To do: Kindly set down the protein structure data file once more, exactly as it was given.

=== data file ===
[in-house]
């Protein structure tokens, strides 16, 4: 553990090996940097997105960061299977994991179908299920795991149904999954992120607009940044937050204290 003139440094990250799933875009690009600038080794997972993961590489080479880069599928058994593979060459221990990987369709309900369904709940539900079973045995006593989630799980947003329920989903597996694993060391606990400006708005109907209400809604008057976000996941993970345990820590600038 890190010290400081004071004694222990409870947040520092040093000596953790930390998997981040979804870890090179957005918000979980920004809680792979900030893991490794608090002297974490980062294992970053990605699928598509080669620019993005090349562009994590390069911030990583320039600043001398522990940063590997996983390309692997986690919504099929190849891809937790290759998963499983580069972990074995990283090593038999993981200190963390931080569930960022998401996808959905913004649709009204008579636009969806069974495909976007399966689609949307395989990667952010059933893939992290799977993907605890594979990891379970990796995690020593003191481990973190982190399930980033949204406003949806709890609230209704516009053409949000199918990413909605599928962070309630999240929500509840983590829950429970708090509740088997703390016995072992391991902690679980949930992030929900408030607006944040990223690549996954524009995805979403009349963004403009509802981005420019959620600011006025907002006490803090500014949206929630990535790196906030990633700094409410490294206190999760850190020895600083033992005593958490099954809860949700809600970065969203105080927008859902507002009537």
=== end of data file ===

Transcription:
[in-house]
């Protein structure tokens, strides 16, 4: 553990090996940097997105960061299977994991179908299920795991149904999954992120607009940044937050204290 003139440094990250799933875009690009600038080794997972993961590489080479880069599928058994593979060459221990990987369709309900369904709940539900079973045995006593989630799980947003329920989903597996694993060391606990400006708005109907209400809604008057976000996941993970345990820590600038 890190010290400081004071004694222990409870947040520092040093000596953790930390998997981040979804870890090179957005918000979980920004809680792979900030893991490794608090002297974490980062294992970053990605699928598509080669620019993005090349562009994590390069911030990583320039600043001398522990940063590997996983390309692997986690919504099929190849891809937790290759998963499983580069972990074995990283090593038999993981200190963390931080569930960022998401996808959905913004649709009204008579636009969806069974495909976007399966689609949307395989990667952010059933893939992290799977993907605890594979990891379970990796995690020593003191481990973190982190399930980033949204406003949806709890609230209704516009053409949000199918990413909605599928962070309630999240929500509840983590829950429970708090509740088997703390016995072992391991902690679980949930992030929900408030607006944040990223690549996954524009995805979403009349963004403009509802981005420019959620600011006025907002006490803090500014949206929630990535790196906030990633700094409410490294206190999760850190020895600083033992005593958490099954809860949700809600970065969203105080927008859902507002009537």